DEBUTANTES: SAM CRANSTOUN
Debutantes: Sam Cranstoun - Art Collector
|Issue 59, January - March 2012|
|This profile appeared in the Debutantes feature, part of the annual special issue 50 Things Collectors Need to Know 2012.|
First commercial gallery solo exhibition: July 2012 at Ryan Renshaw Gallery, Brisbane
He would be the image of the classic heroic oil seeker, pipe gritted between his teeth, a Clint Eastwood-like squint as he surveys the oil fields… except for the giant can of Hershey’s syrup sticking out of his gob.
Sam Cranstoun is a surrealist of the highest order. He takes history and inverts it with bizarre twists. He has twice been a finalist in the Archibald Prize, while still completing his fine arts degree at the Queensland University of Technology. At the age of 24 he is clearly an artist to watch.
The oil man described was a part of an ambitious installation at Brisbane’s energetic artist run space Boxcopy. Cranstoun was referencing Paul Thomas Anderson’s Hollywood film There Will be Blood from 2007, a movie loosely based on the 1927 Upton Sinclair novel, Oil! The same year Cranstoun presented The Divine Right of Hands at the Metro Arts Gallery in Brisbane, an amalgam of meticulous portraits of European royalty rendered in pencil, graphic devices stencilled in vinyl lettering and various forms of installation. Cranstoun is one of those young artists who sees fit to mix and match materials at whim but with a cohesive rationale for doing so. In his exhibition at Boxcopy, for example, Cranstoun mixed painting and sculptural installation seamlessly, placing a gigantic fluorescent white cross alongside the portrait of the oil man choking on Hershey’s syrup.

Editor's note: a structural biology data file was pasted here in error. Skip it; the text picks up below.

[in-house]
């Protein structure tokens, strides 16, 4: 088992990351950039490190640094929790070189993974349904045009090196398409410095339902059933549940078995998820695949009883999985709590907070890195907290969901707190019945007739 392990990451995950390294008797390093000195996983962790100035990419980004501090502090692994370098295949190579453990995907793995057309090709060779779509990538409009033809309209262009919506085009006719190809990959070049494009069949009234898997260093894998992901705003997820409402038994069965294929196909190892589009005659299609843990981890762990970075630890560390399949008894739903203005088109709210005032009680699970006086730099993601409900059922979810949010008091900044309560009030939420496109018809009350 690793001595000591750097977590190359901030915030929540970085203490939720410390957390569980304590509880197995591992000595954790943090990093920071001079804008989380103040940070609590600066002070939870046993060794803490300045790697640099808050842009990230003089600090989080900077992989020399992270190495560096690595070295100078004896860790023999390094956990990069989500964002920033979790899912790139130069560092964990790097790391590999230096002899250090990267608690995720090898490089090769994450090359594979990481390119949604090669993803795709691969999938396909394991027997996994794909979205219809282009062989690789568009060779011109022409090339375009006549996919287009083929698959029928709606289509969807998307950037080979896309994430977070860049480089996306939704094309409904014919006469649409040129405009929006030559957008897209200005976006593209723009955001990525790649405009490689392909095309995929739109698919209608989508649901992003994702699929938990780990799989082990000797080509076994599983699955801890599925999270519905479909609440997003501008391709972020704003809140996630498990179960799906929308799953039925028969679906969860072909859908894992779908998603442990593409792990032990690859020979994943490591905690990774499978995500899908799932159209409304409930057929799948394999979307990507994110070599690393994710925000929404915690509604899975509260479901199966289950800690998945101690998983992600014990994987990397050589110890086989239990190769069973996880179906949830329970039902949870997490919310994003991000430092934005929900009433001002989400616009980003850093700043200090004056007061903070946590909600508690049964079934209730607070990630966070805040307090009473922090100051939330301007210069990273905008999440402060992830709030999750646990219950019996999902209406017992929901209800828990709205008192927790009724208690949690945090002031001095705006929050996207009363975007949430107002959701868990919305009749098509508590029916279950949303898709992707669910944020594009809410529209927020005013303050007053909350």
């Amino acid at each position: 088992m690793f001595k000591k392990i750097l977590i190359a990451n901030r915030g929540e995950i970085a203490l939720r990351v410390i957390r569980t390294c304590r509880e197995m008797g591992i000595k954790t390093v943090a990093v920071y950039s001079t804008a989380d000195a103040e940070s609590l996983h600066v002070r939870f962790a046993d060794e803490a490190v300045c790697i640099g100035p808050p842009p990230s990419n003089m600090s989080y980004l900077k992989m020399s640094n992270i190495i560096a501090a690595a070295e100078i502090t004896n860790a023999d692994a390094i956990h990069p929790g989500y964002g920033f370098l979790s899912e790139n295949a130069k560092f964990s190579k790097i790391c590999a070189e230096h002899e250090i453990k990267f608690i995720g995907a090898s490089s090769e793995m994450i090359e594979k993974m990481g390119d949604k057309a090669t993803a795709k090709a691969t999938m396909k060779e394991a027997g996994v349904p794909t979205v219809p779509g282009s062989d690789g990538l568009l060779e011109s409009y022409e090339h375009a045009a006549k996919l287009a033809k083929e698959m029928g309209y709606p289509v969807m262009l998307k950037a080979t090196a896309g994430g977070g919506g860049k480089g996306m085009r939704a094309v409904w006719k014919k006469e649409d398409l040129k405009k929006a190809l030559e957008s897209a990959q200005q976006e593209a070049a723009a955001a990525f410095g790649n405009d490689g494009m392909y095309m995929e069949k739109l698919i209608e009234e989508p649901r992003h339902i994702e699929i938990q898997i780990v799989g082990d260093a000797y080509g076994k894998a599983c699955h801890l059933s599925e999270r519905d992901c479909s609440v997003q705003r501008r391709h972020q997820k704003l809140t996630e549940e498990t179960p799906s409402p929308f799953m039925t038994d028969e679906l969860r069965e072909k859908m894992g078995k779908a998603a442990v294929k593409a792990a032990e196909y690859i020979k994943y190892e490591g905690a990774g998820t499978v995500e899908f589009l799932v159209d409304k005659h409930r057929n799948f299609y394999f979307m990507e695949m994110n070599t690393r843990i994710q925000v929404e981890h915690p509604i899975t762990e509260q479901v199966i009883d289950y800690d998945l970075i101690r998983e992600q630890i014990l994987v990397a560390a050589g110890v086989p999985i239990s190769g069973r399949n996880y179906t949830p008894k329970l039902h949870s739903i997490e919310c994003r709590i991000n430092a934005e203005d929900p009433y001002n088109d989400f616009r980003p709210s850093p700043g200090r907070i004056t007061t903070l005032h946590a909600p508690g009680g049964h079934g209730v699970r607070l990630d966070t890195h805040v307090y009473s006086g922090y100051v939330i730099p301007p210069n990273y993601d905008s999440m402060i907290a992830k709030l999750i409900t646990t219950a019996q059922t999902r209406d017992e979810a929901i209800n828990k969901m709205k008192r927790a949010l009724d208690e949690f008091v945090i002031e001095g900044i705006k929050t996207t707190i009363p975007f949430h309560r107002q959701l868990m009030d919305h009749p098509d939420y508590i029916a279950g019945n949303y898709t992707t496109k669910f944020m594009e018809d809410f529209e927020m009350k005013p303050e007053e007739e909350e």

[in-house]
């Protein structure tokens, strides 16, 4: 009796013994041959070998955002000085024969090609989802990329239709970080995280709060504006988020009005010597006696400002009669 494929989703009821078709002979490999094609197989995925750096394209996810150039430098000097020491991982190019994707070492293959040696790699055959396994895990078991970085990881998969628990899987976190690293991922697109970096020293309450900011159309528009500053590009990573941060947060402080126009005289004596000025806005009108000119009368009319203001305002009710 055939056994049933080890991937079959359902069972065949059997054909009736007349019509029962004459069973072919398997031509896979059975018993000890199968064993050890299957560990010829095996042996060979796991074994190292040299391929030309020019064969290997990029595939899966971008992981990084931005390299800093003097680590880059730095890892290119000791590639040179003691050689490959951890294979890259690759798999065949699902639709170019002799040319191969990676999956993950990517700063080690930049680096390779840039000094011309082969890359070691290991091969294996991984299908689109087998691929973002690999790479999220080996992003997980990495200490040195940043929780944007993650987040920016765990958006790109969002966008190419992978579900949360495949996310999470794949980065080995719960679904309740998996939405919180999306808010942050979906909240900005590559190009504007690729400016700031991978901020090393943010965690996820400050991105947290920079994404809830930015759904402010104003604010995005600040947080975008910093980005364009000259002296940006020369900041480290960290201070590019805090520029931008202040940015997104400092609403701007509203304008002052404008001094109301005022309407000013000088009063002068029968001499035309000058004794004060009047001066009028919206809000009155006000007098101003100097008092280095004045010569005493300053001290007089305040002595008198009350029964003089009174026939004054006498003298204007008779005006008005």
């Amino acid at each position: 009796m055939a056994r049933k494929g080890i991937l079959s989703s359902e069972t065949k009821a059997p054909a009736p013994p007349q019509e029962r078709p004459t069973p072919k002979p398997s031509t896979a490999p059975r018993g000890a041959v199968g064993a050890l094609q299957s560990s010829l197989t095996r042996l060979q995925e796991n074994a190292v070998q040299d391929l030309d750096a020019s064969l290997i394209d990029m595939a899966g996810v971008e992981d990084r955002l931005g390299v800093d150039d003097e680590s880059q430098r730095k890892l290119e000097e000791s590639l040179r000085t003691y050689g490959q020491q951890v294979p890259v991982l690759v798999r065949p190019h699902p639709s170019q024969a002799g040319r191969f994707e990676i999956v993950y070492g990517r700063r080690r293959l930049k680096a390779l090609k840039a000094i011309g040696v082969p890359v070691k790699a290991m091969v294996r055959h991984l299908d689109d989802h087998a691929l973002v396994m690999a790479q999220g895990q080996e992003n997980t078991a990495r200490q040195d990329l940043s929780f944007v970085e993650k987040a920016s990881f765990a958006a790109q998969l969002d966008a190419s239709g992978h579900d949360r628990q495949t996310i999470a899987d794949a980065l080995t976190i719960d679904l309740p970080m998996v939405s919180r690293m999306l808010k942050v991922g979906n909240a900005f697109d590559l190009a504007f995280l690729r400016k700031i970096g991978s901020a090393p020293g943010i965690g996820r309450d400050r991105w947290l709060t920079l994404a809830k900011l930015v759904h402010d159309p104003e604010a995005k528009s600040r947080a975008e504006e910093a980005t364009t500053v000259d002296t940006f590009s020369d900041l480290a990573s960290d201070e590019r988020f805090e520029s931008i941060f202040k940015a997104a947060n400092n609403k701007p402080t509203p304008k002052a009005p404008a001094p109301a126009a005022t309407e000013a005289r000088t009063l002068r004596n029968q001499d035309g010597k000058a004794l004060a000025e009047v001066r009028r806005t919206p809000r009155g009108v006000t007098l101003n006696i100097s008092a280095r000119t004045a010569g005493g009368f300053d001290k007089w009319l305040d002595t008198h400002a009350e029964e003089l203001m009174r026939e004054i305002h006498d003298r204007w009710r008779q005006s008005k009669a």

Daniel McKewen, who curated the show at Boxcopy explains: “Sam does have quite an ability to move between different media. I think this is something that, to a degree, comes from studying in the open studio model that QUT fosters for the Bachelor of Fine Arts students. From these quarters, I think it’s slightly more common, or at least becoming more common, for artists to move between media within the one body of work or show. And I do feel that Sam is a great example of an artist who does it very freely and successfully.”
McKewen believes this strategy is particularly apt for Cranstoun’s practice, both in terms of process and his areas of interest. “The way he moves between media is actually analogous to the way he moves between such varied sources from history and pop culture, and responds to them all with equal interest and reverence.”
Brisbane dealer Ryan Renshaw, who will hold Cranstoun’s first commercial gallery solo exhibition this year, says it’s easy to be seduced by technically proficient artists. “Yet in a critical sense many of these same artists are burdened by the very skills they possess, delivering us little more than a fleeting sensation of awe and admiration of their craft. Sam Cranstoun represents a new breed of emerging artist who flaunts high production values in balance with conceptual rigour.”